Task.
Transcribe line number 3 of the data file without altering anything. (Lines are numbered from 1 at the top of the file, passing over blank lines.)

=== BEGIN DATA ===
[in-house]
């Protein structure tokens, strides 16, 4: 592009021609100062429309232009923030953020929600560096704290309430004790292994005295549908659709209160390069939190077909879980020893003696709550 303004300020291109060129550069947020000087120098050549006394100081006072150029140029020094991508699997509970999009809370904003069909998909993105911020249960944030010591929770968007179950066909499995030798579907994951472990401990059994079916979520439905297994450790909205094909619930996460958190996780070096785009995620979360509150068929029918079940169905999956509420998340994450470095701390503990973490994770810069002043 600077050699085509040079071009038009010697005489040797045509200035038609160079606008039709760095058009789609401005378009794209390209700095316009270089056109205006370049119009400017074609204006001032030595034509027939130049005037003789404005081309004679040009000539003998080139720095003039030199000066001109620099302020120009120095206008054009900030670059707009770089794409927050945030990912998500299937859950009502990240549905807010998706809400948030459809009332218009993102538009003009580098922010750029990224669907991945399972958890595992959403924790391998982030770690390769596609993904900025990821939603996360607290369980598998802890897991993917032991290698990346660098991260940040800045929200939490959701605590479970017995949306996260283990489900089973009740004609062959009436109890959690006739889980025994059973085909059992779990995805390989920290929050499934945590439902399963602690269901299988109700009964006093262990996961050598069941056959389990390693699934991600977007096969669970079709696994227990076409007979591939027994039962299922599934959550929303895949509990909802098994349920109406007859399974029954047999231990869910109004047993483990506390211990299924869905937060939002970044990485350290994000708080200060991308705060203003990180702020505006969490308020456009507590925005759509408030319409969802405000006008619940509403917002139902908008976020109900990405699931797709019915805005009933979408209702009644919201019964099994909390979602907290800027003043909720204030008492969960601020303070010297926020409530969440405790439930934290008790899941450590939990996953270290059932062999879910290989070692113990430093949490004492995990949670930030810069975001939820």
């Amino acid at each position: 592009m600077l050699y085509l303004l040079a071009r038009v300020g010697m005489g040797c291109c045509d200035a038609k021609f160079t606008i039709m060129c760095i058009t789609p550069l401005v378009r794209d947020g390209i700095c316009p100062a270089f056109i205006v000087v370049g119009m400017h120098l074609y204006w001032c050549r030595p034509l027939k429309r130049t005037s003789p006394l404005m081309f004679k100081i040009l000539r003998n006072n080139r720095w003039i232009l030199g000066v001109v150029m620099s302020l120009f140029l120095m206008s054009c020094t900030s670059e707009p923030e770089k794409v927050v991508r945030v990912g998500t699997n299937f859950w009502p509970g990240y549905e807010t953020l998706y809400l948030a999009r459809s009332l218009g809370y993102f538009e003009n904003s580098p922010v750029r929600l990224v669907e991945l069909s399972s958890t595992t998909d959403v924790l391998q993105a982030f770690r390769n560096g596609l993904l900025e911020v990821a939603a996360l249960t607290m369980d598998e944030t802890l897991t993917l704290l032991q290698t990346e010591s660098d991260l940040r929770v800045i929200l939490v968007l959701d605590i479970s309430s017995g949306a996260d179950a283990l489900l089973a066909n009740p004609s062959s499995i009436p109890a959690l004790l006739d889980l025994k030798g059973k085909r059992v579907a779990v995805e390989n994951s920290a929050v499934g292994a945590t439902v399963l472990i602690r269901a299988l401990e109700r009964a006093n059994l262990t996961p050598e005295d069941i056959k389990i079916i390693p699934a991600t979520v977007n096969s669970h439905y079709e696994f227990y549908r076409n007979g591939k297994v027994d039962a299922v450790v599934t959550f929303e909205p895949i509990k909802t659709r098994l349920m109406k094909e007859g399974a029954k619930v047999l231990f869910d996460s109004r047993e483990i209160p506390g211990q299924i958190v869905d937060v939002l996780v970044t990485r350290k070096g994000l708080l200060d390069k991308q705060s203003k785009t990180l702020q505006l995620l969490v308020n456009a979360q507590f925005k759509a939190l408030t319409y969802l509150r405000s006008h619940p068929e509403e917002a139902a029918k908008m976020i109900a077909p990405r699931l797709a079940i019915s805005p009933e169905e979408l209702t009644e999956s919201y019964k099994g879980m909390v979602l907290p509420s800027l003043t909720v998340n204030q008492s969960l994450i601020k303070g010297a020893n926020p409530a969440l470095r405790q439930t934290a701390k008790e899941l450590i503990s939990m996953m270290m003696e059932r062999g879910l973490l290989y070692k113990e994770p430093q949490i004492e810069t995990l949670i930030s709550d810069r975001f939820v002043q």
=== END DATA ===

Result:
């Amino acid at each position: 592009m600077l050699y085509l303004l040079a071009r038009v300020g010697m005489g040797c291109c045509d200035a038609k021609f160079t606008i039709m060129c760095i058009t789609p550069l401005v378009r794209d947020g390209i700095c316009p100062a270089f056109i205006v000087v370049g119009m400017h120098l074609y204006w001032c050549r030595p034509l027939k429309r130049t005037s003789p006394l404005m081309f004679k100081i040009l000539r003998n006072n080139r720095w003039i232009l030199g000066v001109v150029m620099s302020l120009f140029l120095m206008s054009c020094t900030s670059e707009p923030e770089k794409v927050v991508r945030v990912g998500t699997n299937f859950w009502p509970g990240y549905e807010t953020l998706y809400l948030a999009r459809s009332l218009g809370y993102f538009e003009n904003s580098p922010v750029r929600l990224v669907e991945l069909s399972s958890t595992t998909d959403v924790l391998q993105a982030f770690r390769n560096g596609l993904l900025e911020v990821a939603a996360l249960t607290m369980d598998e944030t802890l897991t993917l704290l032991q290698t990346e010591s660098d991260l940040r929770v800045i929200l939490v968007l959701d605590i479970s309430s017995g949306a996260d179950a283990l489900l089973a066909n009740p004609s062959s499995i009436p109890a959690l004790l006739d889980l025994k030798g059973k085909r059992v579907a779990v995805e390989n994951s920290a929050v499934g292994a945590t439902v399963l472990i602690r269901a299988l401990e109700r009964a006093n059994l262990t996961p050598e005295d069941i056959k389990i079916i390693p699934a991600t979520v977007n096969s669970h439905y079709e696994f227990y549908r076409n007979g591939k297994v027994d039962a299922v450790v599934t959550f929303e909205p895949i509990k909802t659709r098994l349920m109406k094909e007859g399974a029954k619930v047999l231990f869910d996460s109004r047993e483990i209160p506390g211990q299924i958190v869905d937060v939002l996780v970044t990485r350290k070096g994000l708080l200060d390069k991308q705060s203003k785009t990180l702020q505006l995620l969490v308020n456009a979360q507590f925005k759509a939190l408030t319409y969802l509150r405000s006008h619940p068929e509403e917002a139902a029918k908008m976020i109900a077909p990405r699931l797709a079940i019915s805005p009933e169905e979408l209702t009644e999956s919201y019964k099994g879980m909390v979602l907290p509420s800027l003043t909720v998340n204030q008492s969960l994450i601020k303070g010297a020893n926020p409530a969440l470095r405790q439930t934290a701390k008790e899941l450590i503990s939990m996953m270290m003696e059932r062999g879910l973490l290989y070692k113990e994770p430093q949490i004492e810069t995990l949670i930030s709550d810069r975001f939820v002043q």